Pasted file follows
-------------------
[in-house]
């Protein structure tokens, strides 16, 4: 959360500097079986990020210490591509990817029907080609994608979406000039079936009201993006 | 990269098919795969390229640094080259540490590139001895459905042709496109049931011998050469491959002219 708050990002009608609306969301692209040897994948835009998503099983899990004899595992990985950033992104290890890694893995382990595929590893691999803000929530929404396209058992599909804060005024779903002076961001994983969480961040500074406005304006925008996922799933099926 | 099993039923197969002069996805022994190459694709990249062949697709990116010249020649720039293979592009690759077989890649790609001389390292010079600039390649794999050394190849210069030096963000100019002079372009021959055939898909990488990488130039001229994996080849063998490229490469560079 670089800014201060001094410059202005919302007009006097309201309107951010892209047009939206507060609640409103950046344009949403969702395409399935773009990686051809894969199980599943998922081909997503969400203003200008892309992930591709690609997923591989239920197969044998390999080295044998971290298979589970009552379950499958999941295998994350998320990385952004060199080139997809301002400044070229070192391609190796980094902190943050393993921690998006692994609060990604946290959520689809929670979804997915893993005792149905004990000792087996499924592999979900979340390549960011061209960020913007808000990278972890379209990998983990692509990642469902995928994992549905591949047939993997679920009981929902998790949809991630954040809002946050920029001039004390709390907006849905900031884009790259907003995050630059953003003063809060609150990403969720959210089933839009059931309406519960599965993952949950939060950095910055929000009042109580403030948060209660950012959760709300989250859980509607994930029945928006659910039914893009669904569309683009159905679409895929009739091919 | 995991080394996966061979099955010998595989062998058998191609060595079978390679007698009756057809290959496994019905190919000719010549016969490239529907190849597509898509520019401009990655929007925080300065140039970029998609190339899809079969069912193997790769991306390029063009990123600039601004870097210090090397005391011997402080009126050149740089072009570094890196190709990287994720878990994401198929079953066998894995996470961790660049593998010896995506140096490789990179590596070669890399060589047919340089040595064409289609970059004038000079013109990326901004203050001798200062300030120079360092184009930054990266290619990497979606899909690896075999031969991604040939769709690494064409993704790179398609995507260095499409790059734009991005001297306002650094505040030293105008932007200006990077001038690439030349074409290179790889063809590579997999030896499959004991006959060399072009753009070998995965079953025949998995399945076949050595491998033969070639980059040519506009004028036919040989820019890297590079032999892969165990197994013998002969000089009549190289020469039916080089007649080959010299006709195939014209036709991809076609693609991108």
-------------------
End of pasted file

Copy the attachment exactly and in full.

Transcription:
[in-house]
């Protein structure tokens, strides 16, 4: 959360500097079986990020210490591509990817029907080609994608979406000039079936009201993006 | 990269098919795969390229640094080259540490590139001895459905042709496109049931011998050469491959002219 708050990002009608609306969301692209040897994948835009998503099983899990004899595992990985950033992104290890890694893995382990595929590893691999803000929530929404396209058992599909804060005024779903002076961001994983969480961040500074406005304006925008996922799933099926 | 099993039923197969002069996805022994190459694709990249062949697709990116010249020649720039293979592009690759077989890649790609001389390292010079600039390649794999050394190849210069030096963000100019002079372009021959055939898909990488990488130039001229994996080849063998490229490469560079 670089800014201060001094410059202005919302007009006097309201309107951010892209047009939206507060609640409103950046344009949403969702395409399935773009990686051809894969199980599943998922081909997503969400203003200008892309992930591709690609997923591989239920197969044998390999080295044998971290298979589970009552379950499958999941295998994350998320990385952004060199080139997809301002400044070229070192391609190796980094902190943050393993921690998006692994609060990604946290959520689809929670979804997915893993005792149905004990000792087996499924592999979900979340390549960011061209960020913007808000990278972890379209990998983990692509990642469902995928994992549905591949047939993997679920009981929902998790949809991630954040809002946050920029001039004390709390907006849905900031884009790259907003995050630059953003003063809060609150990403969720959210089933839009059931309406519960599965993952949950939060950095910055929000009042109580403030948060209660950012959760709300989250859980509607994930029945928006659910039914893009669904569309683009159905679409895929009739091919 | 995991080394996966061979099955010998595989062998058998191609060595079978390679007698009756057809290959496994019905190919000719010549016969490239529907190849597509898509520019401009990655929007925080300065140039970029998609190339899809079969069912193997790769991306390029063009990123600039601004870097210090090397005391011997402080009126050149740089072009570094890196190709990287994720878990994401198929079953066998894995996470961790660049593998010896995506140096490789990179590596070669890399060589047919340089040595064409289609970059004038000079013109990326901004203050001798200062300030120079360092184009930054990266290619990497979606899909690896075999031969991604040939769709690494064409993704790179398609995507260095499409790059734009991005001297306002650094505040030293105008932007200006990077001038690439030349074409290179790889063809590579997999030896499959004991006959060399072009753009070998995965079953025949998995399945076949050595491998033969070639980059040519506009004028036919040989820019890297590079032999892969165990197994013998002969000089009549190289020469039916080089007649080959010299006709195939014209036709991809076609693609991108």